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Marcus Davenport of UTSA Combine Highlight Reel

NFL Network effectively became Marcus Davenport Network for the better part of Sunday morning.

NCAA Football: Southern Mississippi at Texas-San Antonio Soobum Im-USA TODAY Sports

Marcus Davenport - the name that’s been floating around NFL Draft media for the past two months.

A stature that makes scouts revel at the sight - 6’5”, 264 pounds - first stirred the Davenport pot at the end of the 2017 college football season, after he boasted C-USA’s Defensive Player of the Year Award. Murmurs soon turned to commentary amongst draft analysts about what the pass rush specialist could really offer at the next level. Though his size and highlight tape exceptional, overall grades were hindered because the level of competition he faced while at UTSA.

Then, the Senior Bowl rolled around, and the hype train got moving at top speed. Many of the unconvinced converted after Davenport sacked Heisman Trophy Winner Baker Mayfield on the opening series of the game. Others converted in the fourth quarter, when he seamlessly scooped a bouncing fumble off of the turf without breaking stride and ran it back to the house.

Now, any naysayers still persisting are completely out of ground to stand on after Davenport’s exceptional weekend at the NFL Combine.

Here’s how he looked by the numbers (as compared to the league’s current second-leading tackles for loss defender):

Don’t misconstrue this comparison. It’s necessary to keep in mind the Clowney likeness is based on just these attributes more so than playing style. Clowney is primarily a run stopper; Davenport a pass rusher.

His 40-yard dash time was the fastest among all edge rushers and second among all defensive lineman participating at the Combine.

His first 40 posted at 4.61”, and he actually improved it to 4.58” on his second take. The second run earned him a shoutout from the Tampa Bay Buccaneers, who happen to hold the seventh overall pick.

He also fared well in other quickness drills, proving his speed to work on an east-west plane and when exploding up.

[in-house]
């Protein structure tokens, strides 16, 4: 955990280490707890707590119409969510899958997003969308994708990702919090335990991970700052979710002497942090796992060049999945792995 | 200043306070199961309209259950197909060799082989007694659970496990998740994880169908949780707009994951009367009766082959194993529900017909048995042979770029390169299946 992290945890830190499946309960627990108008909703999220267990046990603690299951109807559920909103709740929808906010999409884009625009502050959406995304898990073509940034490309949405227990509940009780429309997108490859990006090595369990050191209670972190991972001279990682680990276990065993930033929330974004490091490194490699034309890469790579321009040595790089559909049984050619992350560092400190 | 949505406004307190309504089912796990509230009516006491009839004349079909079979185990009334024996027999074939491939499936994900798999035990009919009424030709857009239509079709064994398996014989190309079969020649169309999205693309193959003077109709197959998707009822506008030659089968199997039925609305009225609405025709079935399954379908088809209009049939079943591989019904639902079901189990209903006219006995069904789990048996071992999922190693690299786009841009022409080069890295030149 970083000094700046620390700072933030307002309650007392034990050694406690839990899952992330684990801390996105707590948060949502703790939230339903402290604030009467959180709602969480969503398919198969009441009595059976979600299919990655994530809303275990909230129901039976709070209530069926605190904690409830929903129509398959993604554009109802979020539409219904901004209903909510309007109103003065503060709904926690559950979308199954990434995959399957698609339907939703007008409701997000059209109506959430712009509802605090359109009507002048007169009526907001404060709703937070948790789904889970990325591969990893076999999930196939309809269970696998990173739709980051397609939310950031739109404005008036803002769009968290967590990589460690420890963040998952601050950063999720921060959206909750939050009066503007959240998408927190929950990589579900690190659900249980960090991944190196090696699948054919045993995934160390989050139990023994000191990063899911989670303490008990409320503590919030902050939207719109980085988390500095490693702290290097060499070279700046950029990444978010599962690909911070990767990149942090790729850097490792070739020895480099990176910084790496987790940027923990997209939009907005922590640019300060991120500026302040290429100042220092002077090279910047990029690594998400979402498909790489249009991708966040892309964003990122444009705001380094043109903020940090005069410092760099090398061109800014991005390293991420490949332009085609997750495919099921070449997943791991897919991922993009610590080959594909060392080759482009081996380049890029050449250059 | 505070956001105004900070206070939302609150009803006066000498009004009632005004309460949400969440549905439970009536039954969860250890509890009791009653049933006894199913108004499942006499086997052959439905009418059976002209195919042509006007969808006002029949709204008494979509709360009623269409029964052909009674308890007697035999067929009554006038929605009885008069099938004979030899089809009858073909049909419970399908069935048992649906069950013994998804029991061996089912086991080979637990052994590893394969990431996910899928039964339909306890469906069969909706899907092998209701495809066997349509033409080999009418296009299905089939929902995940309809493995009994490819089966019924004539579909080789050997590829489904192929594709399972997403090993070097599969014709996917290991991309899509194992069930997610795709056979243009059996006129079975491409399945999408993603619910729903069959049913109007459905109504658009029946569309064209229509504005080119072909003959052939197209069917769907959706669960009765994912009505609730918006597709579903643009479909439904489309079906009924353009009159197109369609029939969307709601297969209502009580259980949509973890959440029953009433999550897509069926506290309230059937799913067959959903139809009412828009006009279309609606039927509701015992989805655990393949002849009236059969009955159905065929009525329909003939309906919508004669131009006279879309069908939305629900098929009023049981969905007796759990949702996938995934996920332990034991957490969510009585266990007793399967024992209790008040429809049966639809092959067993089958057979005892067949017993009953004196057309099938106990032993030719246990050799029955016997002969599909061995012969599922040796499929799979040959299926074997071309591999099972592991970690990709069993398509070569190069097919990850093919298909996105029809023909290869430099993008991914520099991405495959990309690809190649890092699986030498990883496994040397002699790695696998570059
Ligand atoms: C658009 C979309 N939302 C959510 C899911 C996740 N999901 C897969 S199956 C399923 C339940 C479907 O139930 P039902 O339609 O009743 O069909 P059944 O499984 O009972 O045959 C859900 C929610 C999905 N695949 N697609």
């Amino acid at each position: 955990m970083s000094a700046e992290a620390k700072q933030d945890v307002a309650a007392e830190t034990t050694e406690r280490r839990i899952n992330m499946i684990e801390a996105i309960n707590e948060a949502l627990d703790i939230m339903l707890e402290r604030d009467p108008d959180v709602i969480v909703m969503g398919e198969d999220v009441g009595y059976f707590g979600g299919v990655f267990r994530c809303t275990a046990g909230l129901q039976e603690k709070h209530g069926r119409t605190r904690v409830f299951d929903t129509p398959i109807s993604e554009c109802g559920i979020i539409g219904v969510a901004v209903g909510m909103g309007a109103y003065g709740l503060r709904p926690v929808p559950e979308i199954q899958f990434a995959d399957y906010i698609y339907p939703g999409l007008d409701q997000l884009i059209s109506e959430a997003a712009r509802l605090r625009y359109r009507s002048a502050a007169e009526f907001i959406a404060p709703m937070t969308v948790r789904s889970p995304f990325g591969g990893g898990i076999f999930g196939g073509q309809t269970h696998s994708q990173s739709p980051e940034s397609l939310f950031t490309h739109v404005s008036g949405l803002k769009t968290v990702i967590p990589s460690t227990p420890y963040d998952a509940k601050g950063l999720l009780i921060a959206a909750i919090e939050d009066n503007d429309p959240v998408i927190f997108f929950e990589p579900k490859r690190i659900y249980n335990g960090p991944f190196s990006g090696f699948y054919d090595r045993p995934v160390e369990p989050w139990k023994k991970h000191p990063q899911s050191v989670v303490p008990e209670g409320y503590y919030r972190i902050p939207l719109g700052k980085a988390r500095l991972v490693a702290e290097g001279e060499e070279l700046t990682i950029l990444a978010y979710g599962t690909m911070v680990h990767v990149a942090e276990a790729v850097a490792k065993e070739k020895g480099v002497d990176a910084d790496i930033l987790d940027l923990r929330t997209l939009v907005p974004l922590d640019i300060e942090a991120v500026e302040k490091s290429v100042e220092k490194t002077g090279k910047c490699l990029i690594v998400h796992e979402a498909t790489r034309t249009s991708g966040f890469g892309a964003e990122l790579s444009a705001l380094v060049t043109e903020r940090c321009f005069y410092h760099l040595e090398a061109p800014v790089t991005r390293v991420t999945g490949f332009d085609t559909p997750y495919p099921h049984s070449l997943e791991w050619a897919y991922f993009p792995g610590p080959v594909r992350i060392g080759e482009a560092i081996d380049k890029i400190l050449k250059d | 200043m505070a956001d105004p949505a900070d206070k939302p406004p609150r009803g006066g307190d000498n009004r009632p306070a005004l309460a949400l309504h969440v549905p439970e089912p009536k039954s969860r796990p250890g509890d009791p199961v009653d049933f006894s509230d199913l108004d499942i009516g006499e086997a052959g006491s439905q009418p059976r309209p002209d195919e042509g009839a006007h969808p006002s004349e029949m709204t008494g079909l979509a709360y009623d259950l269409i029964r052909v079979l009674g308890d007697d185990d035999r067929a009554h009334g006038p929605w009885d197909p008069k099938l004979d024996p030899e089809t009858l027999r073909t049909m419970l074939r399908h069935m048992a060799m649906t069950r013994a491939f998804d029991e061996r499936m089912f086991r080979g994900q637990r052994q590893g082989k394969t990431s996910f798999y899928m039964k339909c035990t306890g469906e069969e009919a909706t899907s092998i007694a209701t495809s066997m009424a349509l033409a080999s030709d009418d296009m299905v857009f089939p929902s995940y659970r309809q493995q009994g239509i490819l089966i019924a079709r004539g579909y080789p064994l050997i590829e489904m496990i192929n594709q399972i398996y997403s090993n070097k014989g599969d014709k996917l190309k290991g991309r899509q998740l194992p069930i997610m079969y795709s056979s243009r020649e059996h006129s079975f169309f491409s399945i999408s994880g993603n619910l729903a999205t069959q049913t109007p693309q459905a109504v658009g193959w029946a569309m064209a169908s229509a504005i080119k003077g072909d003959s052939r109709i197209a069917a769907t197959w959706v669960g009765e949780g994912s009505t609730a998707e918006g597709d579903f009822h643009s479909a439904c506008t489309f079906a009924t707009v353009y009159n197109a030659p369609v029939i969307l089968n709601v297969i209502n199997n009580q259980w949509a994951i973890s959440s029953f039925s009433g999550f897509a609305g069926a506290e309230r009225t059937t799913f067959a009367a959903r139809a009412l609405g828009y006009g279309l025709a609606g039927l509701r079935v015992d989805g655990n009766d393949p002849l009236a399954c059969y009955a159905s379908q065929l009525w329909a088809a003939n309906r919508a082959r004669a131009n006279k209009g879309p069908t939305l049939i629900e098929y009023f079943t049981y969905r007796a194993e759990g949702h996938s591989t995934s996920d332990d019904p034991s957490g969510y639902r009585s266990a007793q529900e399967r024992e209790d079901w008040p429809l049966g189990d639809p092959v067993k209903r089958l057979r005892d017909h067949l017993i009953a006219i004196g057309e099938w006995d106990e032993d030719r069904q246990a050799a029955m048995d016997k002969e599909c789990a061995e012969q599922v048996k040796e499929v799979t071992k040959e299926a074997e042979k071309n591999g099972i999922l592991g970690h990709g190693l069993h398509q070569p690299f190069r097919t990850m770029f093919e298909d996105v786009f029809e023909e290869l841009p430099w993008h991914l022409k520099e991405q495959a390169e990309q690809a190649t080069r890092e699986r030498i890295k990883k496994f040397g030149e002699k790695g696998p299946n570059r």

Impressive strength while in motion, too. Note the simple praise; “That’s pretty good.” Enough said.

More of that strength:

As outstanding as Davenport did in his workouts and field drills, he also appeared quite polished through the other half of the weekend: interviews.

Known for intensive questioning of players, Combine interviews are often cited as a mentally grueling and testing process.

A well-spoken young man, Davenport’s reputation off the field is humble and nonchalant. He has a calm presence about him and conducts himself very peacefully; without the helmet on you would have no idea that he’s a menace to quarterbacks. His etiquette has translated well when speaking with media, and you can only assume it’s done the same in private interviews as well.

When it came to his press conference, Davenport was just downright charming.

But he was also deliberate as necessary.

And he got testy when a clumsy reporter pushed his buttons.

Only the second Combine invitee in UTSA’s seven-year history, the San Antonio native represented his university properly.

David Morgan II, UTSA’s first Combine participant, didn’t garner the same media focus that Davenport generated coming into the Combine weekend. This large of a stage is new and unprecedented territory for the Roadrunners, and it’s the best dang advertising UTSA has ever had.

At this point, he’s checked off every single box. If you’re not in love with him as a player, I don’t want you scouting for my team.

The standout showing should all but cement Davenport as a top 15 pick, if not catapult him into the top ten. The only remaining issue is that constant pestering bug of facing C-USA competition. Though, after this weekend most teams in the market for an edge rusher will deem his risk versus reward value as highly worth it.

Davenport will be UTSA’s second-ever draft pick behind Morgan II, who was taken by the Minnesota Vikings in the sixth round of 2016. He, too, had an excellent Combine weekend. Difference for Davenport, however, are the stakes being much higher with first round expectations.

NFL writer Jeff Risdon put it best: “(Davenport) is either going to be a 2020 Pro Bowl edge rusher or get his coach/GM that takes him top 20 fired.” I’ll take the former for $500, Jeff.